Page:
NASA’s OSIRIS-REx Explores Primitive Solar System Asteroid

OSIRIS REx before launch

By Trevor J. Mills

OSIRIS-REx has just entered orbit around asteroid Bennu on New Year’s Eve, 2018.

The Origins, Spectral Interpretation, Resource Identification, Security-Regolith Explorer (OSIRIS-REx) spacecraft is an asteroid sample return mission, similar to the Japan Aerospace Exploration Agency’s Hayabusa2. OSIRIS-REx’s name defines both its mission and its capabilities.

  • ‘Origins’ – the return and analysis of a sample of a pristine carbon-rich asteroid to study the nature, history, and distribution of the asteroid’s minerals and organic material.
  • ‘Spectral Interpretation’ – the global properties of a primitive carbon-rich asteroid to allow for direct comparison with existing ground-based telescopic data for all asteroids.
  • ‘Resource Identification’ – the goal of mapping the global properties, chemistry, mineralogy of a primitive carbon-rich asteroid to define its geologic and dynamic history and provide context for the returned sample.
  • ‘Security’ – measuring the Yarkovsky Effect on the asteroid and learn which asteroid properties contribute to the effect.
  • ‘Regolith Explorer’ – documenting the texture, morphology, geochemistry, and spectral properties of the regolith (surface material) at the sampling site.

Asteroid Bennu was selected for this mission because of its composition, size, and proximity to Earth. Bennu is a rare B-type asteroid (primitive and carbon-rich) and is expected to have organic compounds and water-bearing minerals. B-type asteroids have not significantly changed since they formed 4.5 billion years ago. In comparison, Hayabusa2’s target, Ryugu, is a C-type carbonaceous asteroid which are the most common type in the solar system. Bennu is ~500 m in equatorial diameter, ~510 m in polar diameter, it has a 4.3 hours rotational period, a 1.2-year orbital period, a 6-degree orbital inclination, and comes close to Earth every 6 years.

OSIRIS-REx Spacecraft at Bennu (artist concept). Image: NASA Goddard Space Flight Center.

OSIRIS-REx was launched from Earth on 8 September 2016 on an Atlas V rocket from Cape Canaveral, Florida. It then entered a cruise phase after successfully deploying its solar panels, initiating its propulsion system, and establishing a communication link with Earth. On 3-4 December 2018, OSIRIS-REx matched the speed (~63,000 mph) and orbit of Bennu at roughly 19 km away from the asteroid. It entered Bennu’s orbit on December 31, 2018, and will start a remote sensing campaign used to select a sample site. After a sample site is selected, OSIRIS-REx will move into position to collect a sample of Bennu’s surface material. OSIRIS-REx can make up to three attempts using the TAGSAM to collect >60 grams of material. Around March 2021, the spacecraft will depart Bennu for the return trip back to Earth. OSIRIS-REx is then scheduled to land in the United States Air Force’s Utah Test and Training Range in late September 2023.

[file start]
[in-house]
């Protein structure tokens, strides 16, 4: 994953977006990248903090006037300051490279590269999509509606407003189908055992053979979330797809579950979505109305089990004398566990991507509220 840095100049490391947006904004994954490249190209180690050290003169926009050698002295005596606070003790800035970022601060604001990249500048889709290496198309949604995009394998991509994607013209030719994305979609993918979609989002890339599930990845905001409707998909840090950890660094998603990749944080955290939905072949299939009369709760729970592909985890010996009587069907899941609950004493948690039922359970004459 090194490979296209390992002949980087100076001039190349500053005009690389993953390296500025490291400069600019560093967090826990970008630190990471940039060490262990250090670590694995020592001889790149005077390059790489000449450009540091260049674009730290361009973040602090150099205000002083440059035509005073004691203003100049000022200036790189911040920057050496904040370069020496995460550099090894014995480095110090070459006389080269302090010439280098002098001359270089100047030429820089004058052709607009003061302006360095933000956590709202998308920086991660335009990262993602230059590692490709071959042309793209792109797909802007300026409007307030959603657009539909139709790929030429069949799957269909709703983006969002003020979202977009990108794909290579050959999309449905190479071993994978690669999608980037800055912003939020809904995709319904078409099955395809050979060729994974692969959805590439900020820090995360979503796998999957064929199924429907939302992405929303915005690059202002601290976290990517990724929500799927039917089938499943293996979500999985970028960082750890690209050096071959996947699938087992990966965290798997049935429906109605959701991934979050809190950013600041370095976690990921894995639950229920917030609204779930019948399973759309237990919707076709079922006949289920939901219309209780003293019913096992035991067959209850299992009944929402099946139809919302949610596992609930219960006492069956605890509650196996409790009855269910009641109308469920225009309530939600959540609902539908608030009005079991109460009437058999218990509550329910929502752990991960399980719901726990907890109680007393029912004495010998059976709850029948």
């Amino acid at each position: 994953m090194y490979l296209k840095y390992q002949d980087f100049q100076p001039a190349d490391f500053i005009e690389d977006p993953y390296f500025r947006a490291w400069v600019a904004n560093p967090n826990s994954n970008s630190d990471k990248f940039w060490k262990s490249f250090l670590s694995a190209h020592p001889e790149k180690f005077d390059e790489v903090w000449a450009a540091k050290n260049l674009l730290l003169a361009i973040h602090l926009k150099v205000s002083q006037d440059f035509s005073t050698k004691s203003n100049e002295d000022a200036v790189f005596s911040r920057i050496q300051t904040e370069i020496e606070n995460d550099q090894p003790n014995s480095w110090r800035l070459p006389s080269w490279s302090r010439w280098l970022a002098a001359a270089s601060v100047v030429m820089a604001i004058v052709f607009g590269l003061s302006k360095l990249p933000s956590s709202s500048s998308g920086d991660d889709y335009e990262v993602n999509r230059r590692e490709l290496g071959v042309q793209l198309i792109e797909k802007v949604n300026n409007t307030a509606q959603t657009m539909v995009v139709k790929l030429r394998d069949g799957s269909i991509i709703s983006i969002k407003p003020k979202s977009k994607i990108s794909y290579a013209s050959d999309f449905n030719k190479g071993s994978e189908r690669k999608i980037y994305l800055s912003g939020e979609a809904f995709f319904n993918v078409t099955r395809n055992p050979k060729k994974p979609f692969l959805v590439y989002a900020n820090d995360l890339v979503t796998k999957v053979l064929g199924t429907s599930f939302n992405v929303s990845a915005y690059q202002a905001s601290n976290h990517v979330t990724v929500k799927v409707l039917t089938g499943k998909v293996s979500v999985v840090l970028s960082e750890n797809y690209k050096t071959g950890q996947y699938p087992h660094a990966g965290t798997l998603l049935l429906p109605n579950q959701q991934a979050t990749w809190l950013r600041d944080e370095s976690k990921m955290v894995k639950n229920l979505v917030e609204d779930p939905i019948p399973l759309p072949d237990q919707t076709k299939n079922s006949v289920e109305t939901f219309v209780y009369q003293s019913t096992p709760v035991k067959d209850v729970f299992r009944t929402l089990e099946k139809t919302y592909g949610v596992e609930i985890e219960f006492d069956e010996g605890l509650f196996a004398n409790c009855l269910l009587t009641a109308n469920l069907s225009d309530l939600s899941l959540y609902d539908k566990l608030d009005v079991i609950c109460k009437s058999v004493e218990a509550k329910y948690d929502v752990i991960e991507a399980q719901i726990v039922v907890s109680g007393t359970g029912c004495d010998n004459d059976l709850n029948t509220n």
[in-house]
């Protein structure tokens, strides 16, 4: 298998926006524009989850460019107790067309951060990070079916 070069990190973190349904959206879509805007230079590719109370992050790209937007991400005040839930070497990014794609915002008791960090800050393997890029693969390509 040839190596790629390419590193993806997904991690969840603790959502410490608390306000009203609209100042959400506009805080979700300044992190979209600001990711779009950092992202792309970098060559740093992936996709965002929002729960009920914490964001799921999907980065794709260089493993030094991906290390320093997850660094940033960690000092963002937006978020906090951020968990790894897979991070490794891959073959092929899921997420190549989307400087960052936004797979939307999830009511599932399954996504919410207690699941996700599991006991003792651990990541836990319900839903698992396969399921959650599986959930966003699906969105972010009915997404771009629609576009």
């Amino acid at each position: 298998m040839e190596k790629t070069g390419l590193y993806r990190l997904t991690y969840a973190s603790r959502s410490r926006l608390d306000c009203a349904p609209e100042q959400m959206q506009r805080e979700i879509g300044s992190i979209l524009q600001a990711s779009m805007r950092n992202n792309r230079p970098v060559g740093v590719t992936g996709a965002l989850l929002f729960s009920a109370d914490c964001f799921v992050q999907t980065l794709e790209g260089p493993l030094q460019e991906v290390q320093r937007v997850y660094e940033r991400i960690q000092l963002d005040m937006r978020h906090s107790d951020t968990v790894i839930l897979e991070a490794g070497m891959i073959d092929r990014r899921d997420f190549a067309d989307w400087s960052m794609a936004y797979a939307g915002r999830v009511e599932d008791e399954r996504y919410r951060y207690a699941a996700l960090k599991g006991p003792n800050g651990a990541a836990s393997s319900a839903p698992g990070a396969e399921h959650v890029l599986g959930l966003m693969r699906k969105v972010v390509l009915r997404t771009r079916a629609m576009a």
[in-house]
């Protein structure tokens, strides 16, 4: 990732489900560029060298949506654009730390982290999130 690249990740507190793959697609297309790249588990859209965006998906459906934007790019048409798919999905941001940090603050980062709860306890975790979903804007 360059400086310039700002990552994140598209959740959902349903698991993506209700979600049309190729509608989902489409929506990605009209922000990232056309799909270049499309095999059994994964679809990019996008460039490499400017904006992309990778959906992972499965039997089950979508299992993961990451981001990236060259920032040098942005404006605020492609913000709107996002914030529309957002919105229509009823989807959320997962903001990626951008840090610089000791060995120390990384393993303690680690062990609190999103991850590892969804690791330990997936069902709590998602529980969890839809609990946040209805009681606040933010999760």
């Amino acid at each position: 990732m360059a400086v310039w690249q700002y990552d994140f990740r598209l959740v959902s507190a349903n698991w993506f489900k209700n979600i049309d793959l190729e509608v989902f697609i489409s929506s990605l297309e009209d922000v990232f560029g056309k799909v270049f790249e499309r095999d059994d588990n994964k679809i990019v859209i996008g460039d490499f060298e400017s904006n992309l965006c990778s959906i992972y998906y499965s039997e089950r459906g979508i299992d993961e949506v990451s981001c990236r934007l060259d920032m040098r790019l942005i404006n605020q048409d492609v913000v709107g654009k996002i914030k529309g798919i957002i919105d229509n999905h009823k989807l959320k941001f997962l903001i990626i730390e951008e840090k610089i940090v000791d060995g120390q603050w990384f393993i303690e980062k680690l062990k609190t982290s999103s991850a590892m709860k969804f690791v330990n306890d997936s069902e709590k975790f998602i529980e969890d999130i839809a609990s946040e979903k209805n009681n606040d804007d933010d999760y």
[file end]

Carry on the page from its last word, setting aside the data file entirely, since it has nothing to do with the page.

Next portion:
OSIRIS-REx has several instruments onboard supporting its mission. Some of the instruments are:

  • The High Gain Antenna provides communications between the spacecraft and Earth ground systems.
  • The OSIRIS-REx Laser Altimeter provides ranging data, global topographic mapping, and local topographic mapping of candidate sample sites.
  • The guidance, navigation, and control LIDAR provides information about the spacecraft’s range to Bennu’s surface, to ensure that the spacecraft maintains a safe distance from Bennu.
  • The NavCams, or Navigation Cameras, are part of the guidance, navigation, and control system on OSIRIS-REx. They are used for optical navigation of the spacecraft.
  • The Sample Return Capsule is designed to hold and return the sample of Bennu’s regolith to Earth.
  • The Touch-And-Go Sample Acquisition Mechanism (TAGSAM) is an elegantly simple sampler head with an articulated arm. It is designed to collect a sample from the surface of Bennu.
  • The Visible and Infrared Spectrometer (OVIRS) produces mineral and organic spectral maps and gathers local spectral information of candidate sample sites in near-infrared.
  • Thermal Emission Spectrometer (OTES) produces mineral and thermal emission spectral maps, and local spectral information of candidate sample sites.

Data obtained from OSIRIS-REx’s two spectrometers, OVIRS and OTES, have already found the presence of hydroxyl molecules, which contain oxygen and hydrogen atoms bonded together. An analysis of the data suggests these hydroxyl groups exist across the asteroid in water-bearing clay minerals. This implies that at some point in the asteroid’s life it interacted with water, which may have been sourced from Bennu’s parent body, a much larger asteroid. Such water-bearing clay may be an important resource for future asteroid miners and space settlers.

Mosaic image of asteroid Bennu taken by OSIRIS-REx from a range of 15 miles on December 2, 2018.
Image: NASA/Goddard/University of Arizona.

Ultimately, OSIRIS-REx’s mission is important in understanding our origins, future Earth asteroid protection missions, and will further our ability to exploit solar system resources.

For example, Bennu may contain the molecular precursors to the origin of life and the Earth’s oceans. Additionally, Bennu is potentially one of the most hazardous asteroids, as it has a relatively high probability of impacting the Earth late in the 22nd century. Instruments onboard OSIRIS-REx will determine Bennu’s physical and chemical properties, which will be critical if we (the Earth) ever need to undertake an asteroid impact mitigation mission. Finally, asteroids like Bennu contain natural resources such as water, organics, and precious metals. In the future, these asteroids may fuel the exploration of the solar system by robotic and manned spacecraft.


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